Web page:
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New Updated Video: Uterine Septum

Dear Readers,

Yes, it has been quite a while since I’ve written. I hope you all have been well and I am excited to return to the blog sphere. It’s not that I have been slacking; I have been writing extensively in other areas, but I do miss the blog so it’s good to be back.
The attached link is to a patient education piece that I produced on uterine septums, which was accepted and presented at the latest meeting of the American Society of Reproductive Medicine. I am very pleased with this final version and I hope some of you find it helpful.

Patient Education: Uterine Septum Video

More to come!

Frederick Licciardi, M.D.
Professor OGBYN
NYU Langone Medical Center

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Hysteroscopy 101

Hysteroscopy is a procedure whereby a doctor slides in a long narrow scope, about the size of a drinking straw, through the cervix and into the uterus. There are a few things at the far end of the scope. One is a light. The light is actually a few feet away, but the light rays are carried to the scope via a fiber optic cord, and then through the fiber optic strands inside the scope. At the end is also a hole. Out of the hole comes a water-like fluid that shoots out under pressure into the uterus. This distends the uterus so the doctor can look inside. A lens at the end of the scope allows the doctor to see. A camera is placed over the lens so everything inside the uterus becomes visible on a TV screen.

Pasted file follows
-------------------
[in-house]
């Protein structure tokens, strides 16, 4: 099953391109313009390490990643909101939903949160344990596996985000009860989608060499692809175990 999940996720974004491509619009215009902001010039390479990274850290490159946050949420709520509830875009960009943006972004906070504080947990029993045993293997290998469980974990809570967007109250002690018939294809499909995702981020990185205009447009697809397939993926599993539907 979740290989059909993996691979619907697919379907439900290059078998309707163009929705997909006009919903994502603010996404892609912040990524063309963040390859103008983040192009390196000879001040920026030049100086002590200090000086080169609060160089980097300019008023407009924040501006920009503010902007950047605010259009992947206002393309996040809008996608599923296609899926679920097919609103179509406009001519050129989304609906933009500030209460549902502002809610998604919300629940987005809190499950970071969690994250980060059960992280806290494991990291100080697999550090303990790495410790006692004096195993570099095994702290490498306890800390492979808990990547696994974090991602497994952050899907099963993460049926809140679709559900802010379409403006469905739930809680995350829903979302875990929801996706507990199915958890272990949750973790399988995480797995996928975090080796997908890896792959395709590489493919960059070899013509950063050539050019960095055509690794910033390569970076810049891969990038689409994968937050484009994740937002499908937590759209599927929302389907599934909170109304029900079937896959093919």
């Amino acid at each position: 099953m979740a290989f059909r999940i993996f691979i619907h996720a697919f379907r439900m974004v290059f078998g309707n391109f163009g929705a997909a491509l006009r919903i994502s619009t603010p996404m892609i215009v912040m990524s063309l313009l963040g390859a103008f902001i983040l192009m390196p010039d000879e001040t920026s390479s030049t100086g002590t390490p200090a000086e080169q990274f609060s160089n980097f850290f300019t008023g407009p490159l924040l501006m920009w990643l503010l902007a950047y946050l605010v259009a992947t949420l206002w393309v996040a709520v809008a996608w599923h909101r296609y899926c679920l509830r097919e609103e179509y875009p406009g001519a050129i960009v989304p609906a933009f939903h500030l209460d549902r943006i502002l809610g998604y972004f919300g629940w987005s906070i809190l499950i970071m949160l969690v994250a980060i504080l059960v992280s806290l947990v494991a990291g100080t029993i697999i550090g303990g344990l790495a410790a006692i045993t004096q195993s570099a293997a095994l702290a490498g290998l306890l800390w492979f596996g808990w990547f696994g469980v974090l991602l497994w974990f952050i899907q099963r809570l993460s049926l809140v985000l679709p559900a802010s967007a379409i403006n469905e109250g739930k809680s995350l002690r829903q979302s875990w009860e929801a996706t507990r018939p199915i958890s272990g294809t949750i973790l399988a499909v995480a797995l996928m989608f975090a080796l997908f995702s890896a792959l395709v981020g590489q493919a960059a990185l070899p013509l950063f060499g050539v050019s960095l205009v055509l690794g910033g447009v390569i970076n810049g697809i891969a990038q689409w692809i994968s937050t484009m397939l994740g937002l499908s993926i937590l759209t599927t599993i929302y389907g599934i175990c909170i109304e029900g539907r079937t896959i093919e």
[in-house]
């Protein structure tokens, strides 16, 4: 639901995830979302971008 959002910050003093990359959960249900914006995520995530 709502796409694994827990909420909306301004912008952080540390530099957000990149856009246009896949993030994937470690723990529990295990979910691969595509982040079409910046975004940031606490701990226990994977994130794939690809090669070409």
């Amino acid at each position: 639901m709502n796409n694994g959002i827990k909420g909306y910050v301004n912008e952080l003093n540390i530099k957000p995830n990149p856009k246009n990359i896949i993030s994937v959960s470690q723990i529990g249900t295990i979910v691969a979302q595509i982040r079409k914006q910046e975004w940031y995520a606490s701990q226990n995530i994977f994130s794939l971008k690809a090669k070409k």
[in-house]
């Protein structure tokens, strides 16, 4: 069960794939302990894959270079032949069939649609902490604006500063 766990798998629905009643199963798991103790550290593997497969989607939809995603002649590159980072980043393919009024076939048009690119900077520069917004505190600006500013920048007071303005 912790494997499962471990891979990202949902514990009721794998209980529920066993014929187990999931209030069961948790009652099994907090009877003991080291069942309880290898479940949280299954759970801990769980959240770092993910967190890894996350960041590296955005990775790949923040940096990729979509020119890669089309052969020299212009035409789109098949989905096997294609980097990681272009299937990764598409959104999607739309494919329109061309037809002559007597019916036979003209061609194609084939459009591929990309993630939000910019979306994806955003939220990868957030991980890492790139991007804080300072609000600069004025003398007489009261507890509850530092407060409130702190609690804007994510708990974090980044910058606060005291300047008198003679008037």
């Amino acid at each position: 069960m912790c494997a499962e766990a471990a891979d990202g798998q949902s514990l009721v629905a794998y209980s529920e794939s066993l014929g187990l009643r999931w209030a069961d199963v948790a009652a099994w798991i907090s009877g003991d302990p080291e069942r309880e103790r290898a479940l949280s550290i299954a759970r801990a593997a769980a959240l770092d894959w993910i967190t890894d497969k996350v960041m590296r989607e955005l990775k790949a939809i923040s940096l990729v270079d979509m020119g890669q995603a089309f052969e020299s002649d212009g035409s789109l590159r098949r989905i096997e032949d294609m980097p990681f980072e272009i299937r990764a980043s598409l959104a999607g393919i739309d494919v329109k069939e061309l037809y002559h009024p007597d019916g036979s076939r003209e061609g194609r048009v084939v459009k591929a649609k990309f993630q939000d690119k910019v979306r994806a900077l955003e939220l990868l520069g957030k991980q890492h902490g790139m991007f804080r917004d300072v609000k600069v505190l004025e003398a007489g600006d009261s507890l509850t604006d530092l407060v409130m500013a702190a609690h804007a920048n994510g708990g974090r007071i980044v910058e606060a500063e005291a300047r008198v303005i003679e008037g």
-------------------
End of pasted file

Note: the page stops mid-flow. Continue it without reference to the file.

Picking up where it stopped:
At times there are problems with hysteroscopies. One is getting in. To get this straw from the vagina to the uterus, one needs to go through the cervix. In most cases the cervix needs to be opened, or dilated, because the cervical canal is normally too narrow for the scope. Some patients have asked me how we dilate the cervix. It is done using metal rods of different diameters. We start with a skinny one, and then use one that is a tiny bit wider, then a little wider, until the cervix is open enough for the scope to fit in. We may need 5-10 dilators if increasing diameter to get the job done.
A woman who has had a child will have a cervical canal that is a little wider than a woman who has not. Scopes come in different diameters, so if the scope is very narrow, no or little dilation is needed. If the doctor is removing tissue at the time of a hysteroscopy, as is the case when removing a fibroid or septum, the scope needs to be wider and more dilation is necessary.
Some women have a cervix that is very difficult to dilate. This could be due to scarring as a result of previous surgery. Some women with endometriosis have scarring in their cervix. Others have a cervix that is normal diameter, however the canal may be very angled, making it very difficult for the scope to get into the uterus. All doctors have had or heard of cases where the hysteroscopy could not be performed because the cervix could not be safely dilated. I will write about other potential problems with hysteroscopies next time.